A developmental pediatrician's report dated August 31, 2007 (Parent Ex. AA) indicated that the student's "development and behavior profile suggested a diagnosis of a 'Disorder of Relating and Communicating'" (id. at p. 3).  The report further indicated that while much of the student's development and behavior profile was consistent with a diagnosis of an autism spectrum disorder, many of the features in the student's profile were not specific to autism but could be associated with other disorders of development and learning (id. at p. 4).

            A Rebecca School OT progress report dated November 30, 2007 indicated that the student received four 30-minute individual OT sessions per week (Dist. Ex. 10 at p. 1).  The report reflected that OT focused on addressing the student's motor planning, auditory, sensory, and functional emotional developmental needs (id. at pp. 1-2).  The report further noted that a "sensory diet" was implemented in the student's classroom and that the student responded well to vestibular stimulation, that he displayed tactile defensiveness, and that he occasionally displayed auditory defensiveness to sound/noise that he did not like (id. at pp. 1-3).

            A Rebecca School speech-language therapy progress report dated December 2007 indicated that the student received three individual speech-language therapy sessions per week (Dist. Ex. 8 at p. 1).  The progress report indicated that with adult facilitation, the student started to take more of an interest in his peers and participate more in classroom activities (id.).  Speech-language therapy focused on the student's receptive, expressive, and pragmatic language skills, as well as his oral motor and articulation needs (id. at pp. 1-3).  A combination of approaches were used to address the student's oral motor/articulation needs, including PROMPT therapy, described as a system of tactile cues to the student's face and throat in order to stimulate muscle movements for specific speech sounds and movement patterns (id. at p. 2).  Speech-language therapy also focused on feeding difficulties, in part through the provision of verbal and tactile prompts (id.).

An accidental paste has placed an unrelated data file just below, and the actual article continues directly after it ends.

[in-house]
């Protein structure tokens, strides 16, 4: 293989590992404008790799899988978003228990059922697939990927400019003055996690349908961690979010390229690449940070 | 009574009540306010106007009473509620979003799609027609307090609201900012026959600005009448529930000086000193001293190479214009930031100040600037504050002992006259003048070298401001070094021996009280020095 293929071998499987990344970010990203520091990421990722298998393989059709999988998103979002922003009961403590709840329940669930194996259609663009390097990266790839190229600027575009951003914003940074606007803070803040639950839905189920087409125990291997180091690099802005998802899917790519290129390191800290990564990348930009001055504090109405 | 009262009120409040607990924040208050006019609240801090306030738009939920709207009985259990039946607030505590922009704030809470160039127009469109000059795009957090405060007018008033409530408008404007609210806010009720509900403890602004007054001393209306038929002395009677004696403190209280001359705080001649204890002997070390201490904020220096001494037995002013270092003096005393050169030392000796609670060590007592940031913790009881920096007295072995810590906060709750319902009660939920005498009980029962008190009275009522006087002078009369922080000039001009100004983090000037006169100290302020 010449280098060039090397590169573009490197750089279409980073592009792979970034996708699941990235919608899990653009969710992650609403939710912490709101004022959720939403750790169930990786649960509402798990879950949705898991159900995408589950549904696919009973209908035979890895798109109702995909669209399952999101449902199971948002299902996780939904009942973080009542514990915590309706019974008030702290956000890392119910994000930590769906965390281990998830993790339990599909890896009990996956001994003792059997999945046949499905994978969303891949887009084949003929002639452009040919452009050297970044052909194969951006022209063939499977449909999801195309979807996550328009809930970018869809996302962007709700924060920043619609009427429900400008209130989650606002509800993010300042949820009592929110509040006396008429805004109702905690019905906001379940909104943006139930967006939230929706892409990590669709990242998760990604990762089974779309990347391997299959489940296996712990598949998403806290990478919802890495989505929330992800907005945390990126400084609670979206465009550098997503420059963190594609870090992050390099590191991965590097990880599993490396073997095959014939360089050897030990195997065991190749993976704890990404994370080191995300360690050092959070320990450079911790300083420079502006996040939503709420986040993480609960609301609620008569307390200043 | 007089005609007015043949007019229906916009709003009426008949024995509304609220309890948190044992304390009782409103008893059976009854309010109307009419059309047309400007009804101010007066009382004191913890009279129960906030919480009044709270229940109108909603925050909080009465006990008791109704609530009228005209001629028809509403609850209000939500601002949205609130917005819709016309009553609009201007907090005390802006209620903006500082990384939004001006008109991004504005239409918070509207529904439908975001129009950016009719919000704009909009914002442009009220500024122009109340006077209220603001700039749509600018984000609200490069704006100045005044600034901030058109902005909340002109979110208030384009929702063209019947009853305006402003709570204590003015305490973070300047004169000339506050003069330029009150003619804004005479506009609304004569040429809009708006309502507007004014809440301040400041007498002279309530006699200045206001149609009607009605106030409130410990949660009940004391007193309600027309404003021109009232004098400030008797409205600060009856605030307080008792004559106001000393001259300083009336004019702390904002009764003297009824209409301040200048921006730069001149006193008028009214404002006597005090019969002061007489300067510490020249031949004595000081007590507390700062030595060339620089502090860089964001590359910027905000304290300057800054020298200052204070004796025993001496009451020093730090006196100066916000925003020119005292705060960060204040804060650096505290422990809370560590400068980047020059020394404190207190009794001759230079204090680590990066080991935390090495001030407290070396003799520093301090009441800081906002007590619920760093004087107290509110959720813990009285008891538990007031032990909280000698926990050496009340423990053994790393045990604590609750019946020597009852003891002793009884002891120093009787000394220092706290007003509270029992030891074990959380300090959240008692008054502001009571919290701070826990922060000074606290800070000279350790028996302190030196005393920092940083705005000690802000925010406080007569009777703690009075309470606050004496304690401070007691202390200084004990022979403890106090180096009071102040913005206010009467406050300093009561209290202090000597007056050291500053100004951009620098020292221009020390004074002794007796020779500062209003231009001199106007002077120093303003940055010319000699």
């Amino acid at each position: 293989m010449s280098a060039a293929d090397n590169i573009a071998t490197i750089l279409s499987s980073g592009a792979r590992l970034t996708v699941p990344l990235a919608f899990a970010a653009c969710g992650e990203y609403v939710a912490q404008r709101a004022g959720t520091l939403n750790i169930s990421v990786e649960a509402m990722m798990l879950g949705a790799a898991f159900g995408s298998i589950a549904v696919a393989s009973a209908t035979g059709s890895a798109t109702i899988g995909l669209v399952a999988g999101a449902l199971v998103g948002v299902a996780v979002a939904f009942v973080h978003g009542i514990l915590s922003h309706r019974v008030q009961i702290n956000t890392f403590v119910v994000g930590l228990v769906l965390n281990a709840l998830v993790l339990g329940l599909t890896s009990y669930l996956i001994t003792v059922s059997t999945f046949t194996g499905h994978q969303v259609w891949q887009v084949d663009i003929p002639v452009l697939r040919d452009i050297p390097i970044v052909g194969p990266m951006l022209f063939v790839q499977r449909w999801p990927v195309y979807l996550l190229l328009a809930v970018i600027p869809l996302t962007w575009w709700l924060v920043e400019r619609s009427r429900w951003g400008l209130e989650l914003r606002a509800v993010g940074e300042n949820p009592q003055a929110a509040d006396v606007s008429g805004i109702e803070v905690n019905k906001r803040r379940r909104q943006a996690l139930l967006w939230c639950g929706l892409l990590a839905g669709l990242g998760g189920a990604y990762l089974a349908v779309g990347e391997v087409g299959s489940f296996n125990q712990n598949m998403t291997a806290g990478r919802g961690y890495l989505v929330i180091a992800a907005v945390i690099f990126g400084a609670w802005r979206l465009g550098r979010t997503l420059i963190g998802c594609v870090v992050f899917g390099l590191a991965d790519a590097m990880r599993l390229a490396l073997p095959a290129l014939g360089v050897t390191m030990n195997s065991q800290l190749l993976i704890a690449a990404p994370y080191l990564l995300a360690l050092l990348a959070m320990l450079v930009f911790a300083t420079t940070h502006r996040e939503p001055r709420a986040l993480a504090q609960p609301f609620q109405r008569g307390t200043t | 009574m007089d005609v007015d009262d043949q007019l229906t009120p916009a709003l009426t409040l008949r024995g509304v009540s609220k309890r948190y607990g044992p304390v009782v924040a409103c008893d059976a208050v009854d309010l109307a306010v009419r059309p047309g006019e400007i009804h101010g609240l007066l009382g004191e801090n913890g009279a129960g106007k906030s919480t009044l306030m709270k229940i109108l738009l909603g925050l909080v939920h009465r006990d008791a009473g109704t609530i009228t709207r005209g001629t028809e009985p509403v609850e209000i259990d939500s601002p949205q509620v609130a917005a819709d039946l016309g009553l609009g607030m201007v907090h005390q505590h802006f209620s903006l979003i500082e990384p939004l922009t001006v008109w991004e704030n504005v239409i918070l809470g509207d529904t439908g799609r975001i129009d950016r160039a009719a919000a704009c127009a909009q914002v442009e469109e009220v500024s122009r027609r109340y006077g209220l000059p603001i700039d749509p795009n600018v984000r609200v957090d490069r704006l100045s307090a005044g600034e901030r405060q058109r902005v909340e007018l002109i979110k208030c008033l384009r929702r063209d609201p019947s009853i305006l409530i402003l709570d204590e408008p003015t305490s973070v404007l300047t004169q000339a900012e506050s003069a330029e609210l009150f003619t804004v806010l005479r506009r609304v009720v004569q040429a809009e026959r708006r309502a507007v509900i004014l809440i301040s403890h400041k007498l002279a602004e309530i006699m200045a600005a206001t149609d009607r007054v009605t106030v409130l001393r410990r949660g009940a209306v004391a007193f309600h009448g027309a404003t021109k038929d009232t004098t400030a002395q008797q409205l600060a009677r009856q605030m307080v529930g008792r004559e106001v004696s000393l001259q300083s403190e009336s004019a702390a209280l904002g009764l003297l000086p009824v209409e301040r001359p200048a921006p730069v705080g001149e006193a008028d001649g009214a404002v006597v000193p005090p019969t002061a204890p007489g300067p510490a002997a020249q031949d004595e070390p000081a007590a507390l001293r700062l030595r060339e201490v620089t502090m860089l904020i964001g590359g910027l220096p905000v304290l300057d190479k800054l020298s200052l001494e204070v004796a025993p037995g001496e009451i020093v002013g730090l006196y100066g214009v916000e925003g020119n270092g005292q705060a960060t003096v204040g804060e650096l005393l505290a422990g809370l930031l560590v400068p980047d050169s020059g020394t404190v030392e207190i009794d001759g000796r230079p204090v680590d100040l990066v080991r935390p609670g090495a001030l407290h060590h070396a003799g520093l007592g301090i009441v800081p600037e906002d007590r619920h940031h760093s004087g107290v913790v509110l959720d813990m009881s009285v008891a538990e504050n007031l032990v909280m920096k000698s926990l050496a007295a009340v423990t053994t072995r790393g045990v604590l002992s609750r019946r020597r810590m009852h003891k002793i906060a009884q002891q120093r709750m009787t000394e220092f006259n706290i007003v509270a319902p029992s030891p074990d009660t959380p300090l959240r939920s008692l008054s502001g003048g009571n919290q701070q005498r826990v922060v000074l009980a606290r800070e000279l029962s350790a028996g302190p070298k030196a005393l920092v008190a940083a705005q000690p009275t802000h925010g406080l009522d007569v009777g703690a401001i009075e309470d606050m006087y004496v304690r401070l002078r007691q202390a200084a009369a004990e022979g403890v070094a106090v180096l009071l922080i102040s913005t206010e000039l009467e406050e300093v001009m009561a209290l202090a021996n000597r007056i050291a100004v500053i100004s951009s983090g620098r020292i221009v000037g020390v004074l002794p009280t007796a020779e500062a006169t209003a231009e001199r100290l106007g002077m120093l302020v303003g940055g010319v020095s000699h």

A Rebecca School "initial" PT report dated January 7, 2008 indicated that the student received three 30-minute individual PT sessions per week (Dist. Ex. 9 at p. 1).  The PT report described the student as "excited" and interested in the adults he worked with at school, as demonstrated by happy greetings, smiles, and laughing (id.).  When provided with support and with high affect, the student displayed flexibility in trying new activities in the sensory gym, despite his initial inclination to move toward familiar play patterns (id.).  The report indicated that the student tended to seek out sensory input, including vestibular and deep pressure input, which allowed for increased eye contact and verbalizations, beyond self-regulating scripting, and hand movements (id.).  The PT report noted that when provided with sensory input, the student's need for "self-soothing" activities decreased or stopped completely (id.).

            The district conducted a classroom observation of the student at the Rebecca School on January 18, 2008 during a free time gym class and as the class transitioned to its room (Dist. Ex. 11).  The observation report indicated that the student moved about and followed other students independently, and that he responded to teacher directions (id.).  During the observation, although "not much" eye contact with peers or adults was noted, and the student did not initiate much peer interaction, he responded to the interactions of others (id.).  The student was not observed to communicate verbally (id.).